The Shantae Series
Because Castlevania and Aladdin obviously go together, we got Shantae, a fun platformer series starring a genie belly dancer. Looking beyond the exotified skimpy clothes, Shantae actually brings some great diversity to the table. Not only is she an exclusively female lead, but she’s a teenager, as well as a brown-skinned girl of (fantasy) middle-eastern descent. I honestly can’t think of any other game protagonist that checks all three of those boxes of representation.
While risqué jokes, revealing outfits, and lots of big boobs are absolutely there, Shantae’s personality also does many things right. Unlike most genies, no one commands her. She uses her magic for herself, and when someone attempts to control it, she destroys her magic rather than have it used against her will, proving just as competent an adventurer without special powers. Even her belly dancing, while silly, is about her own empowerment by allowing her to shapeshift.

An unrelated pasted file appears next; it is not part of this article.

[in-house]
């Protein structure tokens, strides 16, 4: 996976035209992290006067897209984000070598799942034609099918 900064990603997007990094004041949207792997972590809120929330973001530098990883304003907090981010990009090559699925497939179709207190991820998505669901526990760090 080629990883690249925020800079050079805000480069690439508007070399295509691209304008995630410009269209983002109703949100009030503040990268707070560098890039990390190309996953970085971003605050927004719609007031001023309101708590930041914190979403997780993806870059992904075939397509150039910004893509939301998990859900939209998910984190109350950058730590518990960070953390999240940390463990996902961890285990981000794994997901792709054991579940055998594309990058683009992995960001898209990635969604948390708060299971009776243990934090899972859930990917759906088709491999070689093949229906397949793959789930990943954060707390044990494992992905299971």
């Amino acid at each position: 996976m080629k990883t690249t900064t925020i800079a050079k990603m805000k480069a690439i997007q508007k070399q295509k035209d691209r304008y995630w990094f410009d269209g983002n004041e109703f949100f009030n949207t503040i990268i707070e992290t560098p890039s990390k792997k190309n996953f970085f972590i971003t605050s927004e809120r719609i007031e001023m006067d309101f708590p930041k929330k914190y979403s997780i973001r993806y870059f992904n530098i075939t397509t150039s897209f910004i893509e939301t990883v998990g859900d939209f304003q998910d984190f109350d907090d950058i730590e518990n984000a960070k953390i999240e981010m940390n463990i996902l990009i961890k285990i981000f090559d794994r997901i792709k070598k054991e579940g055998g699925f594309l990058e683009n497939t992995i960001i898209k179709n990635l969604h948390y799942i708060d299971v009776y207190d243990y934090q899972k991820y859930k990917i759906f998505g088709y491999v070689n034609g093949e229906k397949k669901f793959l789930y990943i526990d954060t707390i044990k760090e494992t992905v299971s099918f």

Shantae’s also a rare heroine who is unapologetically feminine. She’s sassy and likes being cute, but isn’t ditzy or helpless. She also kicks ass and saves the world, but is never the “exceptional woman” who scorns other girls as weak, which is a huge breath of fresh air (d’aww, but only gritty loners are cool and original, right?). Loving her friends (most of whom are female) and fighting for and alongside them is her strength.
Shantae not being more hardened or provocative is actually why she went indy. “We had many, many battles early on and lost,” creator Matt Bozon told Girl Gamer. “But we stuck to our guns and never made Shantae the 2nd playable character next to a male hero (it was suggested many times).” Now she’s having success with the recent Shantae and the Pirate’s Curse, her next game is around the corner, and she’s a popular contender in the Super Smash Bros ballot to be a DLC character. By Wayforward Technologies refusing to push Shantae aside, she became their refreshingly girly mascot.